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Complexions, a New York based spa, recently saw itself kicked off Facebook after a spa with the same name based in California complained about intellectual property infringement.
There was no prior notification.
As it turns out, Complexions is not alone. Dozens of business and well-known websites have been summarily kicked off Facebook for alleged infringement without a prior investigation by the social network.
Editors of Ars Technica, a popular website that covers technology and related policy (including intellectual property), was surprised to find that Facebook had removed their page Thursday morning.
The site took it upon itself to investigate the matter, finding that Facebook removed its page because a third party had claimed that the site had wrongfully posted its intellectual property.
The disputed property actually belongs to Ars Technica.
The fact is that Facebook is a private company, meaning that, on a basic level, it has a right to decide who can and cannot be on its network.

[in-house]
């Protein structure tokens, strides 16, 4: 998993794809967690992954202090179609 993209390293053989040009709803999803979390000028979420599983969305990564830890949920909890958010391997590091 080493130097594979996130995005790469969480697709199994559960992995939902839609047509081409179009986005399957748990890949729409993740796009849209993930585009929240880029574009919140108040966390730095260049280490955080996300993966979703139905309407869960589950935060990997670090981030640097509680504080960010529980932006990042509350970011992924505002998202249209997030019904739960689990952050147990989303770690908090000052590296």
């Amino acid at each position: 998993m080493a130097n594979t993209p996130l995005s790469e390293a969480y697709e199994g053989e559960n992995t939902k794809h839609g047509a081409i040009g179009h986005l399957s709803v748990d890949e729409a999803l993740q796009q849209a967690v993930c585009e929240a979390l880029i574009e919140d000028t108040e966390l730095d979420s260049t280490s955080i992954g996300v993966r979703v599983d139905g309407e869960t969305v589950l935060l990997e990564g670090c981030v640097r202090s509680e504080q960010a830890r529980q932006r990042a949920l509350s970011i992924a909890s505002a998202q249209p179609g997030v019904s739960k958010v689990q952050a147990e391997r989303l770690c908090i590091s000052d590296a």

It can also decide whether it's worth the hassle of investigating complaints prior to taking action.
However, it's likely that Facebook's actions are tied to the Digital Millennium Copyright Act.
The DMCA grants immunity to service providers who remove copyrighted material when an owner makes such a request.
Instead of requiring the service provider to investigate each request, the DMCA states that it is up to the alleged infringer to respond and demonstrate that the takedown was wrongful.
What this means for you is that, should your business be kicked off Facebook, it's your duty to respond, demonstrating that you have rightfully posted the disputed intellectual property.
Whether that's worth the time is up to you.
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